Additionally, Brenda Patten, a lawyer for the Woman’s Exchange, voiced dissatisfaction about pedestrians’ inappropriate use of Rawls Avenue. Patten said she that when she leaves the Woman’s Exchange, she often drives to the nearby Sarasota County Administration Center, on Ringling Boulevard, for business purposes. “I’ve had to stop my car and wait for someone with their white, furry little poodle,” Patten told the board. “People walk down the middle of the street, and there is no sidewalk. There are plenty of streets with nice sidewalks in Laurel Park.”
City staff also supported the Woman’s Exchange, recommending denial of the appeal.
Tim Litchet, the city’s director of Neighborhood & Development Services, said the city allowed the Woman’s Exchange project to proceed after the nonprofit agreed to several conditions meant to alleviate residents’ concerns.
“I did not believe I had a firm legal basis to deny the building permit,” Litchet added.
Although the Woman’s Exchange’s proposed expansion may be allowed under the city’s Zoning Code, the organization is obligated, according to that code, to address compatibility issues, Lowman has told the News Leader.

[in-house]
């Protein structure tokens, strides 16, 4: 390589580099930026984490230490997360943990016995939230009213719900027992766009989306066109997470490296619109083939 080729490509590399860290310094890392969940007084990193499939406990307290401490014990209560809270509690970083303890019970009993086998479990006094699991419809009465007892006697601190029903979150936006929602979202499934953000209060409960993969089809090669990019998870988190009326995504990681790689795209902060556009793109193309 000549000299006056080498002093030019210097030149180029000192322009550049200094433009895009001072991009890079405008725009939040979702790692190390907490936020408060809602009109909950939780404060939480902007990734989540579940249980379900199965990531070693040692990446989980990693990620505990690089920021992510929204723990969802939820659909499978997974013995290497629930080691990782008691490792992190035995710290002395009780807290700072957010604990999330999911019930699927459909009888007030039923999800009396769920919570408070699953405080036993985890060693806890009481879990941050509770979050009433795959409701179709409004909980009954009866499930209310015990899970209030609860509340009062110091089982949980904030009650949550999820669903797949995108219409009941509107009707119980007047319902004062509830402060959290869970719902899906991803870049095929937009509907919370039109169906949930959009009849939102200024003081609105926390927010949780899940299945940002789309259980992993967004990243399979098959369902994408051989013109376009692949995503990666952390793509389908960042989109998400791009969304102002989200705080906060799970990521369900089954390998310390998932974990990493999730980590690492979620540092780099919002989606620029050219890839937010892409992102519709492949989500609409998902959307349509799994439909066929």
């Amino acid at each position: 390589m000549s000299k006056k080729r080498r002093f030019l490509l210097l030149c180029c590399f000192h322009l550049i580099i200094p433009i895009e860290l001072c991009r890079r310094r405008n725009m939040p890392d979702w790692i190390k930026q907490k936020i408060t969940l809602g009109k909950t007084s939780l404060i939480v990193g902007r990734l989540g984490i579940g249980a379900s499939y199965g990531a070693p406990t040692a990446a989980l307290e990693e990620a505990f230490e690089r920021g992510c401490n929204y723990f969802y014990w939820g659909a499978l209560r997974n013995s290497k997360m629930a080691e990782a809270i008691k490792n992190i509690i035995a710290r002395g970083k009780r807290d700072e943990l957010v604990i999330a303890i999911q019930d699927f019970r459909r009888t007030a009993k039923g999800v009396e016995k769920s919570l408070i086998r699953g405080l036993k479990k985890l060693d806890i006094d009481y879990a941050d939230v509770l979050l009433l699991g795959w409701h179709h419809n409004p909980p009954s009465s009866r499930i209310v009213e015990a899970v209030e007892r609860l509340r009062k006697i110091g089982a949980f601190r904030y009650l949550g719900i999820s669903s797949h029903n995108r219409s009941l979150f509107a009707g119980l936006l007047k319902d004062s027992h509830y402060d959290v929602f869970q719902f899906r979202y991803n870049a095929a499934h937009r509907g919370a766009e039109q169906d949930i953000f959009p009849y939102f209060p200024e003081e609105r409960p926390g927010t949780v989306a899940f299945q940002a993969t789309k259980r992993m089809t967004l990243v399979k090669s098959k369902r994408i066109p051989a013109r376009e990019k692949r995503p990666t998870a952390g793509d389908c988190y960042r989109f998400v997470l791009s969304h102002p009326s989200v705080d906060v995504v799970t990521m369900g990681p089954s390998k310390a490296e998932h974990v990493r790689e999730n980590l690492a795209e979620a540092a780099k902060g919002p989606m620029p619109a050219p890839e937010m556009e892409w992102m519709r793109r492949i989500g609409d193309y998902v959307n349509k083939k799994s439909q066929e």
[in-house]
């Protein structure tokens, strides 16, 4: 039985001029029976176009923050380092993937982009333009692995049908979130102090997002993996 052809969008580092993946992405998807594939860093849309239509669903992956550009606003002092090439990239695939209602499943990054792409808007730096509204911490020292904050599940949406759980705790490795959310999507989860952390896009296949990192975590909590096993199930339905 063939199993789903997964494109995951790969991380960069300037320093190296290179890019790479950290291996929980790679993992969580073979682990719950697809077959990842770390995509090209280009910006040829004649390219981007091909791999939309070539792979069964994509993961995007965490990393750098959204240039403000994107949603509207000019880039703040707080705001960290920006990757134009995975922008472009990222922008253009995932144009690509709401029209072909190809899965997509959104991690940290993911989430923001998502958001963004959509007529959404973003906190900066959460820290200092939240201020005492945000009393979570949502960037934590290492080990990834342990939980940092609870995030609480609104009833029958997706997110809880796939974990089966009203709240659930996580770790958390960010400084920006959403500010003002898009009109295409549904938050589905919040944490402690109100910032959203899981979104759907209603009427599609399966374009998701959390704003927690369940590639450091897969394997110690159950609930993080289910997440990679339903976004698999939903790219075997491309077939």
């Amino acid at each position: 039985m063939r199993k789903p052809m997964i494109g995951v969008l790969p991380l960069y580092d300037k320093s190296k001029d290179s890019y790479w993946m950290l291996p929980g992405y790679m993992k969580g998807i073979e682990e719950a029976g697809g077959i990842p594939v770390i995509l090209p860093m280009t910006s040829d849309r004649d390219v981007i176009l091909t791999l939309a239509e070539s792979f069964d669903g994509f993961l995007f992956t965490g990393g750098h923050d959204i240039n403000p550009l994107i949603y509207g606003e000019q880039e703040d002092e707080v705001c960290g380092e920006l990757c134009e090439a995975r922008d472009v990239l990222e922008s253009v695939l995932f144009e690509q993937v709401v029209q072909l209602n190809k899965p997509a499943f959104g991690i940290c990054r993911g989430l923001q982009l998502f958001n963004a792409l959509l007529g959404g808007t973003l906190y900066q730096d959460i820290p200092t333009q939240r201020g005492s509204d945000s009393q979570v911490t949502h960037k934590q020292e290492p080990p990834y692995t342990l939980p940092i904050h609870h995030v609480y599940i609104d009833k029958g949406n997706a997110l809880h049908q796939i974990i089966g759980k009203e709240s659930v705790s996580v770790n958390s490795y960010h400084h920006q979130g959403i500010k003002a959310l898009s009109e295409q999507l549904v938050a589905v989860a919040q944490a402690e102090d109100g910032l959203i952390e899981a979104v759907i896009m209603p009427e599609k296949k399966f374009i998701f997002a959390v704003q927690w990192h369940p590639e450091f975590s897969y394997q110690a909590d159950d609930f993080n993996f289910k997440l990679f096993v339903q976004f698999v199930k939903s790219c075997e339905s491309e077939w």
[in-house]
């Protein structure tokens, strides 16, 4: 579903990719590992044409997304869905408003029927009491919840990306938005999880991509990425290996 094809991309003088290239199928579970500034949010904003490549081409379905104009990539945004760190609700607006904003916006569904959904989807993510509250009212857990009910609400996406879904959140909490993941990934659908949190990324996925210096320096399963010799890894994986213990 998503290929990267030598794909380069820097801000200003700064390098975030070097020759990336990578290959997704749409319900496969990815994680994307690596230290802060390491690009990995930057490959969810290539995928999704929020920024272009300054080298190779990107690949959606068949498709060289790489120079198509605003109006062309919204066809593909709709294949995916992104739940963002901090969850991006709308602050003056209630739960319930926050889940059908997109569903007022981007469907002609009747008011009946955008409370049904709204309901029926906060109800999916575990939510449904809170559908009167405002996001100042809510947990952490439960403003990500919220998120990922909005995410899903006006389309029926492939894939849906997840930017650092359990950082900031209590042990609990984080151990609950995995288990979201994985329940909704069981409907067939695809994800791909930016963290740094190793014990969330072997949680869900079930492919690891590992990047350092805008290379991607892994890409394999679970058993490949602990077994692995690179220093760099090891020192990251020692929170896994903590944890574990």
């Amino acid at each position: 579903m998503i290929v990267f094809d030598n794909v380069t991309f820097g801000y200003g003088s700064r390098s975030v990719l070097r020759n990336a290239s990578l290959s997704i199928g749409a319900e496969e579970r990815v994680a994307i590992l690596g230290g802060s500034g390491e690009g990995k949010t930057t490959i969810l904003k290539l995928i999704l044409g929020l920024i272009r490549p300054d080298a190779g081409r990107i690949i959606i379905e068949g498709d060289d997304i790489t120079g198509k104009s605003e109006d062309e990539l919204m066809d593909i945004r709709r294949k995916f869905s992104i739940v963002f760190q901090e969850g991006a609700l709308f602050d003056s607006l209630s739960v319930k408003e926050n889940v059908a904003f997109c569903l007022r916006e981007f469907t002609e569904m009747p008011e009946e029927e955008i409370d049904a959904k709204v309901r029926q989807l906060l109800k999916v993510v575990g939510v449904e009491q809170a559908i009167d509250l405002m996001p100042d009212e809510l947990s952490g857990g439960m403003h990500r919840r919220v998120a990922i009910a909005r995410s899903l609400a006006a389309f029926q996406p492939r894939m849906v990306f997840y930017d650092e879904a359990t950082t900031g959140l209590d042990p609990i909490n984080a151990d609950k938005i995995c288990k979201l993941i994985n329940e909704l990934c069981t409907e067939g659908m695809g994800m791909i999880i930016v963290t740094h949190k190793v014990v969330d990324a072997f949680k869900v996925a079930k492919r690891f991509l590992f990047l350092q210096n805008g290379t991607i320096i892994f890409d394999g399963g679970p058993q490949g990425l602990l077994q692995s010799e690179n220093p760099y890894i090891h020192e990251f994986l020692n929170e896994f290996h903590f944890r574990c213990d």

Other developers — such as the builders of P.F. Chang’s and a townhome project at 1938 Laurel St., on the edge of the neighborhood —have worked with the neighborhood to address concerns, but representatives of the Woman’s Exchange declined to offer alternatives or collaborate on a compromise with the association, especially when it came to the location of the loading area, Lowman told the Planning Board.
“The Woman’s Exchange project has been unusual in that we have been unable to find any common ground,” Lowman said Wednesday.
Among other supporters of the nonprofit, Kathryn Vernon, executive director of Key Chorale, was one of several arts group leaders to address the board. “Like many arts organizations, we rely on the Woman’s Exchange as an important partner,” Vernon said.
The Woman’s Exchange has donated more than $1.3 million to local arts groups in the past five years alone, its leaders have told the News Leader.
The Woman’s Exchange, Vernon added, helps Sarasota remain the city for the arts in Southwest Florida.